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Stochastics and Statistics Seminar

Sparse Canonical Correlation Analysis: Minimaxity and Adaptivity

December 5, 2014 @ 11:00 am

Harrison Huibin Zhou (Yale University)


Canonical correlation analysis is a widely used multivariate statistical technique for exploring the relation between two sets of variables. In this talk we consider the problem of estimating the leading canonical correlation directions in high dimensional settings. Recently, under the assumption that the leading canonical correlation directions are sparse, various procedures have been proposed for many high dimensional applications involving massive data sets. However, there has been few theoretical justification available in the literature. In this talk, we establish rate-optimal non-asymptotic minimax estimation with respect to an appropriate loss function for a wide range of model spaces. Two interesting phenomena are observed. First, the minimax rates are not affected by the presence of nuisance parameters, namely the covariance matrices of the two sets of random variables, though they need to be estimated in the canonical correlation analysis problem. Second, we allow the presence of the residual canonical correlation directions. However, they do not influence the minimax rates under a mild condition on eigengap. A generalized sin-theta theorem and an empirical process bound for Gaussian quadratic forms under rank constraint are used to establish the minimax upper bounds, which may be of independent interest.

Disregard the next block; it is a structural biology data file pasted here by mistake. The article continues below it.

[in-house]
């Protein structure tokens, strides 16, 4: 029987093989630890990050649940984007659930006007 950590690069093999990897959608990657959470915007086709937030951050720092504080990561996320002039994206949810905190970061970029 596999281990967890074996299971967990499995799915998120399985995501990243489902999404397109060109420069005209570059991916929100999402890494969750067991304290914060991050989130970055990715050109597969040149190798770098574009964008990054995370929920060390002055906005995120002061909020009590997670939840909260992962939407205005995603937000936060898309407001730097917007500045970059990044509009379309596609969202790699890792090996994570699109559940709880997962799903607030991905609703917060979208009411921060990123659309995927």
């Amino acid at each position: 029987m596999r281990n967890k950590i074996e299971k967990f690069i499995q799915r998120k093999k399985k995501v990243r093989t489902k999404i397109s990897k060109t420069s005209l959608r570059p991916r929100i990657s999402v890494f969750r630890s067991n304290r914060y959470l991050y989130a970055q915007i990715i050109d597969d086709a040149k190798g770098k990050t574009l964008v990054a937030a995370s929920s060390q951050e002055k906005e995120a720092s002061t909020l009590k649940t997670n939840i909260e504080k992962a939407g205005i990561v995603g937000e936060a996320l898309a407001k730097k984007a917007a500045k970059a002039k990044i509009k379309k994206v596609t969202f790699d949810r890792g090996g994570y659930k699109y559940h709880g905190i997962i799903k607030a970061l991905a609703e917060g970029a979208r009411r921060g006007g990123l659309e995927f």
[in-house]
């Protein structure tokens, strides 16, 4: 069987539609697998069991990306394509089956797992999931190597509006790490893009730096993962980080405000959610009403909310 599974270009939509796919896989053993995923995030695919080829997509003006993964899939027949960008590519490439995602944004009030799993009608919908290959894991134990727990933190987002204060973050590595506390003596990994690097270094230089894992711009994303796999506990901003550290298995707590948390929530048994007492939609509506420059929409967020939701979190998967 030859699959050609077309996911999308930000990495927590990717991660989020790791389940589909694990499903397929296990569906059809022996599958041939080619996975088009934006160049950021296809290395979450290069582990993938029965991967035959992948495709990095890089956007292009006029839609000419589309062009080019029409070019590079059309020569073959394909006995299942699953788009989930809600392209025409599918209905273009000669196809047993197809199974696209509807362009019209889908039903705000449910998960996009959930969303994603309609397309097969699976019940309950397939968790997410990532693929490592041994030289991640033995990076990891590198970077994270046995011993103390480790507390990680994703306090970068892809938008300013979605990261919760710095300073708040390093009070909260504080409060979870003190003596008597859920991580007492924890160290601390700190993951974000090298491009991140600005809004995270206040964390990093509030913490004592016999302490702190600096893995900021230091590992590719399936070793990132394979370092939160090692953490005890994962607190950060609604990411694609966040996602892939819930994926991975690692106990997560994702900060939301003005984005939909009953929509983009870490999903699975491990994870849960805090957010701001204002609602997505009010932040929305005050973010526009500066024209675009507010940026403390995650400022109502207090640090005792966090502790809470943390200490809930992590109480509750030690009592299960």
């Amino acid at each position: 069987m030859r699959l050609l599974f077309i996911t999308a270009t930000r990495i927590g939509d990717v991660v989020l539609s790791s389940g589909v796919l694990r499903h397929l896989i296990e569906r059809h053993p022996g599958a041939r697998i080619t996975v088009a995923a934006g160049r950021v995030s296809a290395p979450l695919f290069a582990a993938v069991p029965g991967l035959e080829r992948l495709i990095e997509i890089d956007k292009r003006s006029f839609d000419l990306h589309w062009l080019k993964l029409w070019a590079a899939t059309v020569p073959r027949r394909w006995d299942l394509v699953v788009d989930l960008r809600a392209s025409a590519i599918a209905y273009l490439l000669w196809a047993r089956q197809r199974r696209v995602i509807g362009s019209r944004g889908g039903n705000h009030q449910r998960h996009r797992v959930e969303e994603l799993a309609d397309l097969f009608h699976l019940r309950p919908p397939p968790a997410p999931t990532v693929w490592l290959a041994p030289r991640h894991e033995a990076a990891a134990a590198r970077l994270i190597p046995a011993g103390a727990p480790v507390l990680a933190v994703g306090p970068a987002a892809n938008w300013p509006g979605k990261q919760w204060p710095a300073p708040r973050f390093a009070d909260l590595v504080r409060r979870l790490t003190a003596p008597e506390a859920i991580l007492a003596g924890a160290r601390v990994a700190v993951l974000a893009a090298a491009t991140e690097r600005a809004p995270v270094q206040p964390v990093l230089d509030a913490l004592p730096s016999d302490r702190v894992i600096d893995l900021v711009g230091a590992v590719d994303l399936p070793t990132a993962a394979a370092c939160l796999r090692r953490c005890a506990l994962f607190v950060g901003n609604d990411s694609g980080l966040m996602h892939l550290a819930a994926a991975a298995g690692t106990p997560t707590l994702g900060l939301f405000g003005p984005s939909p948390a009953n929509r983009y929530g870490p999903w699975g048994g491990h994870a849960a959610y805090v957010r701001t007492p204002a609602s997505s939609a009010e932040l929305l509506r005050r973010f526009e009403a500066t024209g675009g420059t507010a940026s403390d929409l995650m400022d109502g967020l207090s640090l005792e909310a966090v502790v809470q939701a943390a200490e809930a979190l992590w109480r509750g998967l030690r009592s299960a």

If time permits, we will discuss a computationally efficient two-stage estimation procedure which consists of a convex programming based initialization stage and a group Lasso based refinement stage, and show some encouraging numerical results on simulated data sets and a breast cancer data set.

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